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Legatus Magazine

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Brian Fraga | author
Oct 01, 2019
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How youth handle dating, relationships affects maturity into “adulting”

BOSTON COLLEGE PHILOSOPHY PROF ASSIGNS DATING TO HER STUDENTS

Most college professors may give extra credit for completing optional projects or for participating in class.

Kerry Cronin, a philosophy professor at Boston College, will give her students extra credit for asking someone out on a date.

“Most of the students I give this assignment to are excited, but they’re also terrified because many of them have never asked someone out on a date,” said Cronin, who has become a sort of expert on how young adults today view dating, relationships and sexuality, and how all that has been impacted by technology and lax social mores on most residential college campuses.

Cronin, the associate director of the Lonergan Institute at Boston College and a faculty fellow in BC’s Center for Student Formation, will be sharing her insights into how young people today navigate sex and relationships as a speaker at the 2020 Legatus Summit. She recently spoke with Legatus magazine.

What will you be talking about at the Summit?

What I will probably be sharing for the Legatus audience, since I doubt they need dating advice, is an overview of what I see happening with romance, dating, and relationships among their sons, daughters, and grandkids. I’ll be talking a little bit about how we as older adults can help young adults navigate this strange new relationship landscape.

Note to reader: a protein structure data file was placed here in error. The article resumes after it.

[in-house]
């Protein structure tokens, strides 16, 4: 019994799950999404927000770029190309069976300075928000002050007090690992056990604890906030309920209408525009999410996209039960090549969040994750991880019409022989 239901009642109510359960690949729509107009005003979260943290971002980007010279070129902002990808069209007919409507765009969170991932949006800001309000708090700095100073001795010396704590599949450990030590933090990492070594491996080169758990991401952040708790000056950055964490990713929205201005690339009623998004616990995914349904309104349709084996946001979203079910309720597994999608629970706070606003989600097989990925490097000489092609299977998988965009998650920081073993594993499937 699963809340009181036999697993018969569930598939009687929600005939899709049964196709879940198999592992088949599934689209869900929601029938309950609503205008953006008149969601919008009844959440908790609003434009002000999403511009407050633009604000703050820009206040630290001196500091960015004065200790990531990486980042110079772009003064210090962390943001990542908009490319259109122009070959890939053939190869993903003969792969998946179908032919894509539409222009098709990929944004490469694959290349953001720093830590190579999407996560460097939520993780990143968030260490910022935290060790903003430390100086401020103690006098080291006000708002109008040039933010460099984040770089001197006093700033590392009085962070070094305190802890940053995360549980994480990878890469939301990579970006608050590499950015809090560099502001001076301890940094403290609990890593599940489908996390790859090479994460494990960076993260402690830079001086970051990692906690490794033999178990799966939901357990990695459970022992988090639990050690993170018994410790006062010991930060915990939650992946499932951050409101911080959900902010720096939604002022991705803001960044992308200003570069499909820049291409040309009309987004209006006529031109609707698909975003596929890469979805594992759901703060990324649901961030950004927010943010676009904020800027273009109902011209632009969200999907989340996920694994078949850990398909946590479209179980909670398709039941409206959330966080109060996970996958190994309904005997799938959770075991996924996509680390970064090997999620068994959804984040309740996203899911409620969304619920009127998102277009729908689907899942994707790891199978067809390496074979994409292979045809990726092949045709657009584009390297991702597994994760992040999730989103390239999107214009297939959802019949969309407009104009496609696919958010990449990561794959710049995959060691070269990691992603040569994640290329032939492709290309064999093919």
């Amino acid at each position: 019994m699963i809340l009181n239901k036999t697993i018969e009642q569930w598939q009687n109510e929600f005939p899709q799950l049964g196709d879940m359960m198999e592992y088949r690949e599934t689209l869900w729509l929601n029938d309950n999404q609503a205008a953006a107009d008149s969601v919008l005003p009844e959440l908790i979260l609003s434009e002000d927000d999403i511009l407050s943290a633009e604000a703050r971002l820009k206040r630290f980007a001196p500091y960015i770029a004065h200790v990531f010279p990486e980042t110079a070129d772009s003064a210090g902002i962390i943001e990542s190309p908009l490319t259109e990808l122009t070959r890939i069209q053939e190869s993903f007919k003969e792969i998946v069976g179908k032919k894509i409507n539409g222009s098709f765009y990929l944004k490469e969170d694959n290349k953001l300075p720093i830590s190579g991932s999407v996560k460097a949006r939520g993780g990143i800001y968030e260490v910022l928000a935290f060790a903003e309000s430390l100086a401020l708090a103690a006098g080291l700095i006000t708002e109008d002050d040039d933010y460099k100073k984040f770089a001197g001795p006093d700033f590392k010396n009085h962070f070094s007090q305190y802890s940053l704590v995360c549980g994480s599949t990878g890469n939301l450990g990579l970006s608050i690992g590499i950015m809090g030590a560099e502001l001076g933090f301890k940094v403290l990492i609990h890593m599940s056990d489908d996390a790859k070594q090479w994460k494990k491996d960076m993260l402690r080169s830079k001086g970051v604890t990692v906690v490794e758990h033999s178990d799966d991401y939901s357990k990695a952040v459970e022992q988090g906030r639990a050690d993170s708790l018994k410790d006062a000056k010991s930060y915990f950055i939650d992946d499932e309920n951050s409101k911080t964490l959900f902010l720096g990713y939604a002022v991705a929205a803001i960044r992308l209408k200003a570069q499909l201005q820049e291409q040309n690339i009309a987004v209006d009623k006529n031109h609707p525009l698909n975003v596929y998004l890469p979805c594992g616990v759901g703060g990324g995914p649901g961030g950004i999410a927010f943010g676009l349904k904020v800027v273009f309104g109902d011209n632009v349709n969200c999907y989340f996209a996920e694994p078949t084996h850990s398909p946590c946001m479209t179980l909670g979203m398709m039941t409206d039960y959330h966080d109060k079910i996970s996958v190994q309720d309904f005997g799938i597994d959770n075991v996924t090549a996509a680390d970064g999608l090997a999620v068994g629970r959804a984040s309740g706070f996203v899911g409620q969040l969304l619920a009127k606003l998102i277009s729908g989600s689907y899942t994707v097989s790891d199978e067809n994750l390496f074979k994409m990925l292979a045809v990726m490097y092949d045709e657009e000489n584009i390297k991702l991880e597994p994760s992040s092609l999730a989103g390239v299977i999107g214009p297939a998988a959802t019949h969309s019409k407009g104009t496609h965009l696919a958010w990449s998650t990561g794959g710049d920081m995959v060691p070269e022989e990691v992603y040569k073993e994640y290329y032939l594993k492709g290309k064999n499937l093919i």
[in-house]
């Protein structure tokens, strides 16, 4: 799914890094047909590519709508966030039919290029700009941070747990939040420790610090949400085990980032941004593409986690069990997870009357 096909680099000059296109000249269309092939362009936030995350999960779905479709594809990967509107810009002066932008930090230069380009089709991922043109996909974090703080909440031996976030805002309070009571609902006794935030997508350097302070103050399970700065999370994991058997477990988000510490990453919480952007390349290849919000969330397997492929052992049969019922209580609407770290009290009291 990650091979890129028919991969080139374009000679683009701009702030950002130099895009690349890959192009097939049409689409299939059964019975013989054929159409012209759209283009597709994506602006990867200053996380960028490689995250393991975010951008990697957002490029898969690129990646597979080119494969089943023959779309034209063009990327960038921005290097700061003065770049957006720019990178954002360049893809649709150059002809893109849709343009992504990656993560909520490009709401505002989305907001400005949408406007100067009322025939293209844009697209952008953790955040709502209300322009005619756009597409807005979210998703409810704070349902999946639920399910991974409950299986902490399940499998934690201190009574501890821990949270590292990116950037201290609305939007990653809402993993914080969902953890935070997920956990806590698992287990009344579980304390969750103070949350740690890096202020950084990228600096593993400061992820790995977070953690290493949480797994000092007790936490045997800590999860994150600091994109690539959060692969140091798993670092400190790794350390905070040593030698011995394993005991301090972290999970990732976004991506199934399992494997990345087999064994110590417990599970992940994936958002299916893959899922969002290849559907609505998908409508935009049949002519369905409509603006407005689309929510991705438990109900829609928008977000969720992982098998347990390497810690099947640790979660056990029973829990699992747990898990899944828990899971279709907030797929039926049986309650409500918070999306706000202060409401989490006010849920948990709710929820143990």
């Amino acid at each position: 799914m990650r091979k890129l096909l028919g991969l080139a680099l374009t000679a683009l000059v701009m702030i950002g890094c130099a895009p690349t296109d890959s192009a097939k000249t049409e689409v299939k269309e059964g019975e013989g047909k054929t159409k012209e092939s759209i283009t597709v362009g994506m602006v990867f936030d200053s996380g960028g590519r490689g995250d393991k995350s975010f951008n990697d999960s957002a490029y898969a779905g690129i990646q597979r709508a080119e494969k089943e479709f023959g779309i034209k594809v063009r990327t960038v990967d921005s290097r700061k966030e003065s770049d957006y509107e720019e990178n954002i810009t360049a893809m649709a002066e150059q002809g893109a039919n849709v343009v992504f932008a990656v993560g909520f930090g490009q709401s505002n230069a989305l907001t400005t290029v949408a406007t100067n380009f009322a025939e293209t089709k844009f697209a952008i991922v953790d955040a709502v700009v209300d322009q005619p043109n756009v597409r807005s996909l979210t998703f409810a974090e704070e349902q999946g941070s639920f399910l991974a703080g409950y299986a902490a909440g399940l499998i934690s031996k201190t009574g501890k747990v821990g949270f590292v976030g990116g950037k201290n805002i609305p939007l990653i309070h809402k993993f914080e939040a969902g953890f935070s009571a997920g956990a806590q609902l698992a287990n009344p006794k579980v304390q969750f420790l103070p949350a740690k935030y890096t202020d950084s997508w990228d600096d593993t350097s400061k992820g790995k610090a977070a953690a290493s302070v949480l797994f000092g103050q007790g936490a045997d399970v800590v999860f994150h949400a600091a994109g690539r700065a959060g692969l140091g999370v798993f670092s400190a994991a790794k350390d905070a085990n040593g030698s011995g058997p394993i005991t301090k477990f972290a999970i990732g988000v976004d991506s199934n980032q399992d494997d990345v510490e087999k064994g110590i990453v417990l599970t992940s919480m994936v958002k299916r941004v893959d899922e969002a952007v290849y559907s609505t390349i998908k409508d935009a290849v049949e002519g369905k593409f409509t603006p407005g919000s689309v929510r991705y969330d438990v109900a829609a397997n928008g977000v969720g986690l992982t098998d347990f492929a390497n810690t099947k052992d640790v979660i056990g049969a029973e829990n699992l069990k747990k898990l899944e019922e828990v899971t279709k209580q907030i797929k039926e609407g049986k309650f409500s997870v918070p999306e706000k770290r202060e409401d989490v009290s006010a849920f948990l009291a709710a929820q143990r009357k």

In what ways has the dating landscape changed?

Starting in the 80s, and continuing through the 90s and early 2000s, there was a loss of a lot of important and helpful social scripts. That loss came along with a time of jettisoning in American culture the social scripts that were seen as limiting and restricting. Well, we ended up throwing out the baby with the bathwater, and leaving young adults without a lot of signposts and cultural milestones for “adulting.” And with the Internet and technologies waiting in the wings to take over our lives, that all became problematic, really fast.

What is the “hookup culture” that has often been written about?

I would define a hookup as any kind of physical or sexual interaction with no intended emotional contact, and no perceived intention of a followup. I would say most students assume that any dating relationship pretty much has to start with a hookup. The attitude is, “Hooking up with somebody is no big deal.” It’s become the dominant social script, and most people are kind of situating themselves relative to this culture.

How do students respond to your dating assignment?

They’re excited, but they wonder, “Why?” Because it’s just not even on their radar. They know it’s something that sounds simple, but they hate feeling vulnerable. And these are good-looking, highly successful, achievement-oriented people, so of course I used that to my advantage. I’ll say, “This is part of adulting. You should be able to do this.”

How do dating apps factor into all this?

Young people will often tell me, “Asking someone out in person is really weird. People think you’re weird when you do that.” They have a certain attitude of, “If I’m on a dating app and I swipe right [meaning you find that person attractive], I’ll find out if that person is also swiping right on me.” But you never find out if that person swiped left on you, as in rejecting you. An app like Tinder will only give you positive feedback, no negative feedback. Standing behind the veil of technology helps you to avoid vulnerability

What lessons do you hope your students will take from the dating assignment?

In all areas of your life — work, studies, most of your friendships — the more effort you put in, the more successful you are. But in the case of romantic relationships, that calculus doesn’t always necessarily work. So students tend to be more terrified of “the ask” than the actual date. But, almost to a person, they’re glad they did it, even if in most cases it doesn’t lead to any big romance.

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